Most American households are facing financial challenges, despite a doubling of the stock market and a near halving of the unemployment rate since the Great Recession, the Pew Charitable Trusts said in a report issued Thursday.
“Many families, even those with relatively high incomes, are walking a financial tightrope, and have little, if any, cushion to absorb an unexpected financial emergency,” said the Washington, D.C.-based think tank.
Pew noted the unease comes in part because American workers, who saw their wages increase 22 percent from 1979 to 1999, have hit a roadblock since then, with pay rising just 2 percent.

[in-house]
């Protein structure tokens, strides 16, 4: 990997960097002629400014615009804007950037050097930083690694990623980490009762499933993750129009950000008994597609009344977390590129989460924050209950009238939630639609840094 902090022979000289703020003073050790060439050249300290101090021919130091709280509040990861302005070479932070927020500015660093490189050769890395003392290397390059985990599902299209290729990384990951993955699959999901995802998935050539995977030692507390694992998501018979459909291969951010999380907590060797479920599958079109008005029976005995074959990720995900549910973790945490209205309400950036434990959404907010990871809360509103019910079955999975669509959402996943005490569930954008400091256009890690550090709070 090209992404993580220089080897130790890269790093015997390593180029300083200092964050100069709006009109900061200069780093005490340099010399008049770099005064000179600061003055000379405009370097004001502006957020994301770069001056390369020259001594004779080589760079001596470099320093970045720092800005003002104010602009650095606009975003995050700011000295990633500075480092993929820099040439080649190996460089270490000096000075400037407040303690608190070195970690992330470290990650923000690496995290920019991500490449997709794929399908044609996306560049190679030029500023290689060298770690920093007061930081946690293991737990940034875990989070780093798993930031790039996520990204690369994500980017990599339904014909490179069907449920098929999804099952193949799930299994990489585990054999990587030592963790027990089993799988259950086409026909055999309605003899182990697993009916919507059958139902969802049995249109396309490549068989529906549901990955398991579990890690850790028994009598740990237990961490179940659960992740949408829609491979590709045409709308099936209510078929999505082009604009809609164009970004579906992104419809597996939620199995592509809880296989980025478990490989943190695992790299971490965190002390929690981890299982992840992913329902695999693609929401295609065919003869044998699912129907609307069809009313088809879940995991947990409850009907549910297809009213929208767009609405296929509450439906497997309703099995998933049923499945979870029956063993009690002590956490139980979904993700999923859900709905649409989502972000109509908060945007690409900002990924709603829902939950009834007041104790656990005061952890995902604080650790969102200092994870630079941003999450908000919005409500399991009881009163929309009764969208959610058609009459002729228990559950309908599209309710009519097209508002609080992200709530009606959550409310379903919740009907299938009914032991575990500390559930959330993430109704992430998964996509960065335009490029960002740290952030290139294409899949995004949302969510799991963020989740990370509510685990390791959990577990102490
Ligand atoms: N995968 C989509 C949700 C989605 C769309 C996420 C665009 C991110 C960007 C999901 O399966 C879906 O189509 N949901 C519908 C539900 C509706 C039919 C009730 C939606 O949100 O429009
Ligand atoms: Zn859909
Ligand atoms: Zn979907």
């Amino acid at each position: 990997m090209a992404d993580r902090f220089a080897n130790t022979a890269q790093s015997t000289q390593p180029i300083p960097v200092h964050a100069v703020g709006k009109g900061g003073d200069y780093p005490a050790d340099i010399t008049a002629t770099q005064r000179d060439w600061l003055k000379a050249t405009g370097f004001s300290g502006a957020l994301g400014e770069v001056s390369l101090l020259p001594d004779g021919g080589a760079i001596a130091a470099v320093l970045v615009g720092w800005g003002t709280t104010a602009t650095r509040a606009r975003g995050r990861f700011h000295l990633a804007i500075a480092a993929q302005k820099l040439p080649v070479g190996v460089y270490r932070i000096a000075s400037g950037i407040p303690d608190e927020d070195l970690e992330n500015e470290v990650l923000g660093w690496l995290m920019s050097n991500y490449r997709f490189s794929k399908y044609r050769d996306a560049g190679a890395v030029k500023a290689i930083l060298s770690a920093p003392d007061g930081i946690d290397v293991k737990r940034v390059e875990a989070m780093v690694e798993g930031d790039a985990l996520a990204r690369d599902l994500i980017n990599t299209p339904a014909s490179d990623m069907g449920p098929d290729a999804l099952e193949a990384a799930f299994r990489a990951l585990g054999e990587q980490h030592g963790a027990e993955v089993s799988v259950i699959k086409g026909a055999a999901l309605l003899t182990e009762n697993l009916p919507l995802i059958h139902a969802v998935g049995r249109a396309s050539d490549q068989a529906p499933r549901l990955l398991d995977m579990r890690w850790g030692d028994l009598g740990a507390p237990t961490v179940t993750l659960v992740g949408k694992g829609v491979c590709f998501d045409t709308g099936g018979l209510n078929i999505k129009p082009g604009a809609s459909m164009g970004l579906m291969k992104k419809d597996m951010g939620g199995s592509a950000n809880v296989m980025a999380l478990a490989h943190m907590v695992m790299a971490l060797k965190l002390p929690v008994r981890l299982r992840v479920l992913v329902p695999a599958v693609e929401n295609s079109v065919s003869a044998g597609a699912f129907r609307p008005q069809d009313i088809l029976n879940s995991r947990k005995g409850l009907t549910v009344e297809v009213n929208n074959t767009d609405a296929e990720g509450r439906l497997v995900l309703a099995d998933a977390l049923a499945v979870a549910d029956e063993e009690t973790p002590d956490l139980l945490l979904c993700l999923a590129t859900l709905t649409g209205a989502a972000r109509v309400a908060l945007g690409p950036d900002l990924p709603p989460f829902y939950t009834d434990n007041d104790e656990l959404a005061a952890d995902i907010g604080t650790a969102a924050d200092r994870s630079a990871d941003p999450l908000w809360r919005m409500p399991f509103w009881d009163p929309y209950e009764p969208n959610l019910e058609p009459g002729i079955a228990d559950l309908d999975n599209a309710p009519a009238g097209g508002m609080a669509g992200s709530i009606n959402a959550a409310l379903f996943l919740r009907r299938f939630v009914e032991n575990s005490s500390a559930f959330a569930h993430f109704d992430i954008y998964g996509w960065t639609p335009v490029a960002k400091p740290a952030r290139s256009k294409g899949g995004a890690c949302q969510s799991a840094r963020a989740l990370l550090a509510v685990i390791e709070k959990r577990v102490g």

Their insecurity is worsened because nearly half of families have seen their incomes increase or decrease by a quarter in a two year period since 1979, according to the study.
Over half of households would drain their savings if faced with unemployment even for a month, Pew reported.
The bottom fifth of families had the same amount of assets it had 25 years ago.